Are you using Acumatica?
Have you heard about Power BI, but aren’t sure how to get started?
In this blog post series, my goal is to help you get started.
Here’s the plan:
- I create a working Power BI example that is connected to Acumatica via Query Quarry.
- If you want to try it on your own Acumatica data, you can install Query Quarry together with the Power BI Desktop file at the bottom of this post.
Sound like a good plan?
Great! Let’s get started.
Today’s Example – Comparing # of Customers, # of Invoice Lines, and Total Sales Amount
Have you ever tried comparing two numbers together?
Let’s take 5 and 3,500. No problem right? Your brain sees the 5, it sees the 3,500, and you can tell that they are far apart.
But what happens if you try to compare two columns of numbers across 12 months? Now you have 24 numbers to look at. Maybe something like this:
Great. Lots of numbers, but it’s kind of hard for my brain to wrap it’s “head” around them all.
What you really need is a graph to keep your brain from getting overwhelmed by too many numbers.
Graphs (sometimes called Charts or Visuals) are great because they give you a way to take in a lot of numbers without making your brain hurt.
If you were to graph the first column of numbers above, it would look like this:
If you were to graph the second column of numbers above, it would look like this:
Ah, much better. I can quickly “see” how the numbers change over the 12 months.
But graphs do have a problem. They only have 2 dimensions. There is an X Axis and a Y Axis.
The problem comes in when you have two very different sequences of numbers.
Take a look at the Y Axis on the two graphs above. The Y Axis on the first graph starts at 0 and ends at 16. The Y Axis on the second graph starts at 0 and ends at 6000. Very different!
This becomes a problem when you try to graph both columns of numbers on the same graph. It looks like this:
What happened to the first column of numbers? Well, I made it red so it would stand out. You can see it on the very bottom.
Why is it on the bottom? Because the largest value is 14, but the Y Axis goes from 0 to 6000, so the 14 basically looks like 0 on the graph.
How do we solve this problem? We can “index” the values by calculating each value as a percentage of the largest value.
To illustrate this, I created a Power BI example based on the Acumatica SalesDemo database.
This Power BI Example compares three things: # of Customers, # of Invoice Lines, and Total Sales Amount.
Here is the Power BI example. And it’s interactive so you can hover over the points on the graph or change the year down below to see what the data looks like in different years.
Pro Tip: Hold down the Crtl key on your keyboard to select multiple years above.
A few things to note about this Power BI example:
- This graph is based entirely on Accounts Receivable Invoice, Debit Memo, and Credit Memo documents, without any filter applied to the statuses which means that unreleased documents are included.
- Notice that the Y Axis goes from 0.0 to 1.0. Since every value has been “indexed” based on the largest value, the largest value is 100% (or 1.0) of the largest value which is why 1.0 is the largest “indexed” value.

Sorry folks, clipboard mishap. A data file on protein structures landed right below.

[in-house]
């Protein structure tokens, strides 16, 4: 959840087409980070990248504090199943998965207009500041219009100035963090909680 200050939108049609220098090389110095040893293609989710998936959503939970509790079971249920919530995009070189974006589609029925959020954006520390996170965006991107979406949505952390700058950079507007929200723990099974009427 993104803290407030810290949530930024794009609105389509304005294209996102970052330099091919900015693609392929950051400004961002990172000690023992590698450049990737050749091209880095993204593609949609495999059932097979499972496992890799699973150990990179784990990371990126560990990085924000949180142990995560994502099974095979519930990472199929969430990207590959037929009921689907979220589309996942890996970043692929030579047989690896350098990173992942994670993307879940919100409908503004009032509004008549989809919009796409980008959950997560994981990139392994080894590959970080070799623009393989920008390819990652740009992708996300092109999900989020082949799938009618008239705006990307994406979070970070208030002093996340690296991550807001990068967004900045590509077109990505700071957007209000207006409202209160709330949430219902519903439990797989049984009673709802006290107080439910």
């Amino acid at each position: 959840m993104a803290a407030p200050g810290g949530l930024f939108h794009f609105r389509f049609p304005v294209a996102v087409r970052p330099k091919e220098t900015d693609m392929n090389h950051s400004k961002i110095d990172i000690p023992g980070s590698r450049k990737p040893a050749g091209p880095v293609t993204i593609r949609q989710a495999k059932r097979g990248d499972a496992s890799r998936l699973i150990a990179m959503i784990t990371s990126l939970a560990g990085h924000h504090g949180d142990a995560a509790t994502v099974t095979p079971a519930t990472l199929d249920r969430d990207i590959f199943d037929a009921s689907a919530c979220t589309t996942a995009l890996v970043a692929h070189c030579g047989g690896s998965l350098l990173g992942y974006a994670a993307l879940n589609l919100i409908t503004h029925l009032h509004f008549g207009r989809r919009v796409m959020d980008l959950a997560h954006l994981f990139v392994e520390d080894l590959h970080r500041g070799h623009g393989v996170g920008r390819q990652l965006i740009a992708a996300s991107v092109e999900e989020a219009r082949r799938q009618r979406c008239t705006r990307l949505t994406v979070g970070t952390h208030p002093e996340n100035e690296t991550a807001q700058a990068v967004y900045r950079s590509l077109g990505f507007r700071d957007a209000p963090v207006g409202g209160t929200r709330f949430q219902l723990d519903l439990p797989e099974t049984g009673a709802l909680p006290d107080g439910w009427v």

- Because of the consistent Y Axis, you can now see how the three things are “correlated” which means how they are related to each other. If you wanted to get fancy, you could start applying statistics, but your brain can do a pretty good job of understanding the correlation just by looking at the graph.
- In 2013, it looks like we did our largest amount of sales in December, but we didn’t make sales to our largest number of customers or largest number of invoice lines that month. Which makes me wonder, maybe we need to focus on making larger sales rather than just selling to more customers.
- In 2015, the rise and fall of Total Sales Amount appears to be more related to # of Invoice Lines than to # of Customers.
- This example is live-connected to the Acumatica SalesDemo data and you can see that it was last refreshed on October 28th, 2017 at 10:44:52 PM.
- I wasn’t smart enough to come up with this example. It came from the book Power Pivot Alchemy by Bill Jelen and Rob Collie which I highly recommend if you want to get into Power BI.
Connect This to Your Acumatica Data
Are you curious to see what this Power BI example looks like on your Acumatica data?
First, you need to download and install Query Quarry since this example is based on Query Quarry. Click here and scroll to the bottom for instructions.
Second, if you don’t already have Power BI Desktop installed, you need to download it from Microsoft. Click here and then click the DOWNLOAD FREE button. Run the install after it’s downloaded.
Third, you need to download the .pbix Power BI Desktop file used in this example. Click here to download.
Fourth, open the .pbix Power BI Desktop file used in this example in Power BI Desktop and make the following changes to point to your data:
Click Edit Queries -> Edit Parameters
Change the Instance parameter to your Acumatica Instance URL.
Change the Company parameter to your Acumatica Company. It should match the company name shown after the @ symbol in the upper right-hand corner when you’re logged into Acumatica. If there is no @ symbol after your username when you’re logged in, then it means that you only have one company in your Acumatica instance so you need to leave the Company parameter empty.
If prompted, choose Basic, then enter your User name and Password, then click Connect
You should now be looking at this Power BI example with your own data. Cool huh?